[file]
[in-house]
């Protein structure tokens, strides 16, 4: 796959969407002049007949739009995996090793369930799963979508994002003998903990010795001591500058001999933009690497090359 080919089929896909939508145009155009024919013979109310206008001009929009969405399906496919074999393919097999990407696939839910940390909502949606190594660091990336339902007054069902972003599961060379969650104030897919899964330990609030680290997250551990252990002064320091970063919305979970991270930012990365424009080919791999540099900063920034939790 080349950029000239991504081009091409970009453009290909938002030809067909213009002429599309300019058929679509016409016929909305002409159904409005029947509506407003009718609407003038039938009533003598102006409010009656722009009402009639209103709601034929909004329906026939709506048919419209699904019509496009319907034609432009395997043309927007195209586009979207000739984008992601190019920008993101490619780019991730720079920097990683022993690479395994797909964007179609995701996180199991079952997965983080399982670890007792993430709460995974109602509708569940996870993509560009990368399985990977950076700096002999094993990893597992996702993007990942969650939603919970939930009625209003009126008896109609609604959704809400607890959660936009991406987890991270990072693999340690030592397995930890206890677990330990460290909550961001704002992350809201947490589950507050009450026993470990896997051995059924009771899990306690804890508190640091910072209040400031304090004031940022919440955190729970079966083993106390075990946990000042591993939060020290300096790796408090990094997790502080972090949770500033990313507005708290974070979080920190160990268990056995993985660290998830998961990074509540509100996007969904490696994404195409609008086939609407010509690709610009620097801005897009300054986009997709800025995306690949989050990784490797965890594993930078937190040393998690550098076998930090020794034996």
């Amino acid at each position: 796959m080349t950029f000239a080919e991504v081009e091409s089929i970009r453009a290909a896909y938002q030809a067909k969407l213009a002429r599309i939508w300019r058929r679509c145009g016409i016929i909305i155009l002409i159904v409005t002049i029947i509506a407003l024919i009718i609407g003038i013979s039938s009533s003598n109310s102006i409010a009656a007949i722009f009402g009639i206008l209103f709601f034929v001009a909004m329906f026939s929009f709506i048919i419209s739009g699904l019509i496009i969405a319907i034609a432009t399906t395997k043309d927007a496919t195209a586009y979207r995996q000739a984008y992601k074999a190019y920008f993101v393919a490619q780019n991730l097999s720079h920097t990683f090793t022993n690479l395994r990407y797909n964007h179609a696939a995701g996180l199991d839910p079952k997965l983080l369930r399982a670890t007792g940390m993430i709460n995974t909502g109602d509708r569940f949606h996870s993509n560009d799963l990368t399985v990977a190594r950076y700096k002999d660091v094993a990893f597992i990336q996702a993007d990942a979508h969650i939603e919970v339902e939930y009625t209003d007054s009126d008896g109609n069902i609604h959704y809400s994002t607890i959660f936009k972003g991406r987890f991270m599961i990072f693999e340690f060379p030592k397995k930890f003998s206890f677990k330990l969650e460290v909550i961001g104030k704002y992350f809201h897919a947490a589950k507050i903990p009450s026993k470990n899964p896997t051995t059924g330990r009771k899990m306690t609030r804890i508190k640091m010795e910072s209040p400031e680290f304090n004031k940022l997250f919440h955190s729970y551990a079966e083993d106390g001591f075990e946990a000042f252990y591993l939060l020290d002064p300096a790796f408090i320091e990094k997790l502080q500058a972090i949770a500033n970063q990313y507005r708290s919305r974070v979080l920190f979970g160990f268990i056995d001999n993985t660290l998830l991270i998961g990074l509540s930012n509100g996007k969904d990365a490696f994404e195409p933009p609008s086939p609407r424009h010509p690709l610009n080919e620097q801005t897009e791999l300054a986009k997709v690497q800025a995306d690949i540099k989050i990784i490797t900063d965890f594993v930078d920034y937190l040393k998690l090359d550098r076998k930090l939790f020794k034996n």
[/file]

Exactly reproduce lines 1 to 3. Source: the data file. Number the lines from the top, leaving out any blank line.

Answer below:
[in-house]
């Protein structure tokens, strides 16, 4: 796959969407002049007949739009995996090793369930799963979508994002003998903990010795001591500058001999933009690497090359 080919089929896909939508145009155009024919013979109310206008001009929009969405399906496919074999393919097999990407696939839910940390909502949606190594660091990336339902007054069902972003599961060379969650104030897919899964330990609030680290997250551990252990002064320091970063919305979970991270930012990365424009080919791999540099900063920034939790 080349950029000239991504081009091409970009453009290909938002030809067909213009002429599309300019058929679509016409016929909305002409159904409005029947509506407003009718609407003038039938009533003598102006409010009656722009009402009639209103709601034929909004329906026939709506048919419209699904019509496009319907034609432009395997043309927007195209586009979207000739984008992601190019920008993101490619780019991730720079920097990683022993690479395994797909964007179609995701996180199991079952997965983080399982670890007792993430709460995974109602509708569940996870993509560009990368399985990977950076700096002999094993990893597992996702993007990942969650939603919970939930009625209003009126008896109609609604959704809400607890959660936009991406987890991270990072693999340690030592397995930890206890677990330990460290909550961001704002992350809201947490589950507050009450026993470990896997051995059924009771899990306690804890508190640091910072209040400031304090004031940022919440955190729970079966083993106390075990946990000042591993939060020290300096790796408090990094997790502080972090949770500033990313507005708290974070979080920190160990268990056995993985660290998830998961990074509540509100996007969904490696994404195409609008086939609407010509690709610009620097801005897009300054986009997709800025995306690949989050990784490797965890594993930078937190040393998690550098076998930090020794034996």
């Amino acid at each position: 796959m080349t950029f000239a080919e991504v081009e091409s089929i970009r453009a290909a896909y938002q030809a067909k969407l213009a002429r599309i939508w300019r058929r679509c145009g016409i016929i909305i155009l002409i159904v409005t002049i029947i509506a407003l024919i009718i609407g003038i013979s039938s009533s003598n109310s102006i409010a009656a007949i722009f009402g009639i206008l209103f709601f034929v001009a909004m329906f026939s929009f709506i048919i419209s739009g699904l019509i496009i969405a319907i034609a432009t399906t395997k043309d927007a496919t195209a586009y979207r995996q000739a984008y992601k074999a190019y920008f993101v393919a490619q780019n991730l097999s720079h920097t990683f090793t022993n690479l395994r990407y797909n964007h179609a696939a995701g996180l199991d839910p079952k997965l983080l369930r399982a670890t007792g940390m993430i709460n995974t909502g109602d509708r569940f949606h996870s993509n560009d799963l990368t399985v990977a190594r950076y700096k002999d660091v094993a990893f597992i990336q996702a993007d990942a979508h969650i939603e919970v339902e939930y009625t209003d007054s009126d008896g109609n069902i609604h959704y809400s994002t607890i959660f936009k972003g991406r987890f991270m599961i990072f693999e340690f060379p030592k397995k930890f003998s206890f677990k330990l969650e460290v909550i961001g104030k704002y992350f809201h897919a947490a589950k507050i903990p009450s026993k470990n899964p896997t051995t059924g330990r009771k899990m306690t609030r804890i508190k640091m010795e910072s209040p400031e680290f304090n004031k940022l997250f919440h955190s729970y551990a079966e083993d106390g001591f075990e946990a000042f252990y591993l939060l020290d002064p300096a790796f408090i320091e990094k997790l502080q500058a972090i949770a500033n970063q990313y507005r708290s919305r974070v979080l920190f979970g160990f268990i056995d001999n993985t660290l998830l991270i998961g990074l509540s930012n509100g996007k969904d990365a490696f994404e195409p933009p609008s086939p609407r424009h010509p690709l610009n080919e620097q801005t897009e791999l300054a986009k997709v690497q800025a995306d690949i540099k989050i990784i490797t900063d965890f594993v930078d920034y937190l040393k998690l090359d550098r076998k930090l939790f020794k034996n």